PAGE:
Date of Award

4-29-2014

Document Type

Dissertation

Degree Name

Doctor of Philosophy (PhD)

Department

English

First Advisor

Veronica Watson, Ph.D.

Second Advisor

Mike Sell, Ph.D.

Third Advisor

Todd Thompson, Ph.D.

Abstract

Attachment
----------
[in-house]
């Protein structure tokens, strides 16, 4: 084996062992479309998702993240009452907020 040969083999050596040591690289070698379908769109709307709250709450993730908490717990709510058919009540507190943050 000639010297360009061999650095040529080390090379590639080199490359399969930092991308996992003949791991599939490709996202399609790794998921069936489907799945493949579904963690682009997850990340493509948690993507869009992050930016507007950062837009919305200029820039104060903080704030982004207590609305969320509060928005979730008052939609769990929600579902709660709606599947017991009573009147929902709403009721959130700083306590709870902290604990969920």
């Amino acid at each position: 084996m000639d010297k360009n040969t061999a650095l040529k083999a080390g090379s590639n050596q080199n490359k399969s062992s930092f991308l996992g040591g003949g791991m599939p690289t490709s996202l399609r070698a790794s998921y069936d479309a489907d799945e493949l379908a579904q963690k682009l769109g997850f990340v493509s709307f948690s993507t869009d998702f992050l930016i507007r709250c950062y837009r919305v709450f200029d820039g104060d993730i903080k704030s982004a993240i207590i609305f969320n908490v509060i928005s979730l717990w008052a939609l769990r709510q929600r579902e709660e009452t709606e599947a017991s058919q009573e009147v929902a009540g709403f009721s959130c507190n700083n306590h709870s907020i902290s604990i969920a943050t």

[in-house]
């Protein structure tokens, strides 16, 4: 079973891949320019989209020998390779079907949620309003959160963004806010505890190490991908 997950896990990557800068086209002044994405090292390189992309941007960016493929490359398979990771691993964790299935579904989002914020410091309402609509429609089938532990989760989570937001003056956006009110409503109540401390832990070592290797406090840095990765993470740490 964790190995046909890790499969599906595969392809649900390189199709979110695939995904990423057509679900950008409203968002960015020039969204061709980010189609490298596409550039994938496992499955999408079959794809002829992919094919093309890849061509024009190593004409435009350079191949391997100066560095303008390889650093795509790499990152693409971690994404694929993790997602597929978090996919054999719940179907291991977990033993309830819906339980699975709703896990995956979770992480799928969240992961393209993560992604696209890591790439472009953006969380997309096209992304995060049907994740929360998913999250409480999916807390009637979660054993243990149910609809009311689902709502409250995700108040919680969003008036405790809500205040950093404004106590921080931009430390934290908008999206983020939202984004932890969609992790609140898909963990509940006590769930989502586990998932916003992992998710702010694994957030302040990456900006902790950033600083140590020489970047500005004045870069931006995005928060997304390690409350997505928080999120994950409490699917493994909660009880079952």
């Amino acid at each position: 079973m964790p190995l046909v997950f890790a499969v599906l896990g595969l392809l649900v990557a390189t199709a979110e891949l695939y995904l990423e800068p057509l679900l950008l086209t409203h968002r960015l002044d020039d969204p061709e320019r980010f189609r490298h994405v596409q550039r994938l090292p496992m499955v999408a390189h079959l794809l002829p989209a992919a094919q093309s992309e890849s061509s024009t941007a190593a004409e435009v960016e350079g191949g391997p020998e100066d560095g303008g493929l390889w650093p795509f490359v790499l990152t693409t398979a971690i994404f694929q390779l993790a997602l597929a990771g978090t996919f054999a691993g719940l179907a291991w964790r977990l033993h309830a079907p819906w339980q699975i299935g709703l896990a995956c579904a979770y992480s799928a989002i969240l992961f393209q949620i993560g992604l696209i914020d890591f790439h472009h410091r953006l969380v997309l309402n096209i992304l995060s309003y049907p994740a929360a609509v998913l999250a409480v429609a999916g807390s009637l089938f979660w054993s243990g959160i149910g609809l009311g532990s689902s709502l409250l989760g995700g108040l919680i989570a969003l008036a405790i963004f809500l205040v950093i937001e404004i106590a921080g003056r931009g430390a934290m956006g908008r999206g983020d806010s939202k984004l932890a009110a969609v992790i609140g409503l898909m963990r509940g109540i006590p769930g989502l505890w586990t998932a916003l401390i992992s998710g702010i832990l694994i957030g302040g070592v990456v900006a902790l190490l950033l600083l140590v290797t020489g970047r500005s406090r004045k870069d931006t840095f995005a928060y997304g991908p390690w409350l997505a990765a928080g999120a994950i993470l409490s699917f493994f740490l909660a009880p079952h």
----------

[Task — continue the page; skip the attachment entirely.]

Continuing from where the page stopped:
In this study I argued the necessity of including African American writers into Southern literature to enhance our understanding of white identity in 20th-century literature. Though my project is the expansion of the prevalent trend in Southern literary studies, it shows important, new reasons for the necessity. By examining whiteness in twentieth-century Southern literature, using critical whiteness theories, and insisting on the inclusion of white-life fiction, I demonstrate the imperative of including African American literature to gain a clearer understanding of whiteness. In addition, my project sheds light on four thematic areas that are important in exploring white identity: Southern womanhood, space, biracial identity, and class. By comparing black writers' works with those of white writers' in terms of four thematic aspects, I demonstrate that African American writers offer keen insights into whiteness that white writers fail to show. To this end, I compare the portrayal of biracial identity in William Faulkner's "Light in August" with that in Charles Chesnutt's "The House behind the Cedars" in Chapter 2; I also compare the portrayal of white womanhood's interrelation with race and class in Tennessee Williams's "A Streetcar Named Desire" with that in Zora Neale Hurston's "Seraph on the Suwanee" in Chapter 3. For the framework of my study, I employ a few critical whiteness theories such as Toni Morrison; Owen J. Dwyer and John Paul Jones; David Roediger; and Tim Cresswell.

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